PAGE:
The difference between the Tarkenton—and the Viking blockers—of these days and earlier is plain to see. In the opening game of the season Tarkenton was savaged by Green Bay. Two weeks ago, against the same team, he lost only 28 yards attempting to pass, most of them late in the game when the Packers could commit their linebackers to rushing him. It was plain to see, too, that the training he got in accepting adversity last season had helped him. He ducked and wheeled and peered around the large Packer linemen and managed to complete 18 of 28 passes for 260 yards and two touchdowns. The Vikings, mostly on Tarkenton's arm and bravery, scored four of the first five touchdowns given up by Green Bay this year.
"In the opening game we waited for Tarkenton to commit himself and then we went after him," a Packer linebacker said. "If the first guy didn't get him, the next did. But this time he was much harder to reach."
Fortunately for Tarkenton, he is sturdy and not a bit injury-prone. He played every game for the Vikings last season and has played every one so far this year. "He gets up," Van Brocklin says, "no matter how hard they belt him. He doesn't complain, either. He isn't a motor mouth."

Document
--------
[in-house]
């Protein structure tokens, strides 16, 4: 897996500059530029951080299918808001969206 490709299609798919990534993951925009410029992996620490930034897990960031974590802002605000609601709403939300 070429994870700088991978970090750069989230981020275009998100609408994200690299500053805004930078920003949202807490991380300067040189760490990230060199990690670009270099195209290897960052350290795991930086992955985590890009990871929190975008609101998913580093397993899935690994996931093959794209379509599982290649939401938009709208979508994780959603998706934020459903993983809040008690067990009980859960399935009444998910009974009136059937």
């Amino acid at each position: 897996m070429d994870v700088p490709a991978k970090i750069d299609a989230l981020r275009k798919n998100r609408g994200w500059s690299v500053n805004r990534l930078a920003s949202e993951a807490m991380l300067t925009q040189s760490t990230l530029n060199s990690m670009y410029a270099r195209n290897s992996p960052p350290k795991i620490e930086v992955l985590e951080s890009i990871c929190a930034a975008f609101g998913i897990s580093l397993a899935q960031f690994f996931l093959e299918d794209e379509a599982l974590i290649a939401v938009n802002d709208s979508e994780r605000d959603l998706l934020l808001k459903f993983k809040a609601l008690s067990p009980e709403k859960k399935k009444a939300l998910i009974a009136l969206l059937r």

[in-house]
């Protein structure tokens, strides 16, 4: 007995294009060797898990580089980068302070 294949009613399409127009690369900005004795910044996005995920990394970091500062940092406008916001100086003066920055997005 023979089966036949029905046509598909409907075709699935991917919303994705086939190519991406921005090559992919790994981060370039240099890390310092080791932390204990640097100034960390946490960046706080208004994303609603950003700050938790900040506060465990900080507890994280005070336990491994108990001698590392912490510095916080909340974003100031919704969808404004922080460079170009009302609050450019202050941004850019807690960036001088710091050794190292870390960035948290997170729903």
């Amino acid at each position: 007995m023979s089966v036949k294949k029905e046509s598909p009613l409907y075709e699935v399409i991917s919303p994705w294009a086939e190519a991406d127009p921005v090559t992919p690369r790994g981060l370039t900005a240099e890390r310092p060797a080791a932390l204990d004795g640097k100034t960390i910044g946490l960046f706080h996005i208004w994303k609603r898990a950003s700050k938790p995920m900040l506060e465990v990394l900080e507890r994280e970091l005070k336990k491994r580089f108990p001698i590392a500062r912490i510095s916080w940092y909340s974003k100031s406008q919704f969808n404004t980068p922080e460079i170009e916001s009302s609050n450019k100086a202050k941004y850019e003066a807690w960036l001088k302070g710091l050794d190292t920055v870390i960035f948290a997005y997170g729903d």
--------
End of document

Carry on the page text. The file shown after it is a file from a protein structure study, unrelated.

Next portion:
Van Brocklin has worked hard with Tarkenton, on both the technical and the emotional aspects of pro football. After some of the disasters of last year Tarkenton, naturally, was depressed. He and Van Brocklin spent hours looking at movies of those games, with the coach pointing out everything good that Tarkenton had done and how small the difference between success and failure was. Invariably Tarkenton left the sessions with renewed confidence.
But of all the lessons Van Brocklin taught Tarkenton, the most important was to stay put, even in a crumbling cup. During his playing career with the Rams and the Eagles, Van Brocklin, who was not at all fast, almost never ran. His limitation, he feels, proved his blessing.
"When a quarterback is forced to run, you have taken away his effectiveness and made him play your game," he said the other day. "He won't beat you running. He'll beat you throwing the ball. That's what he's paid to do. As I once said, and say again, he should run only from sheer terror."
Tarkenton, who knows now what Van Brocklin is talking about, agrees.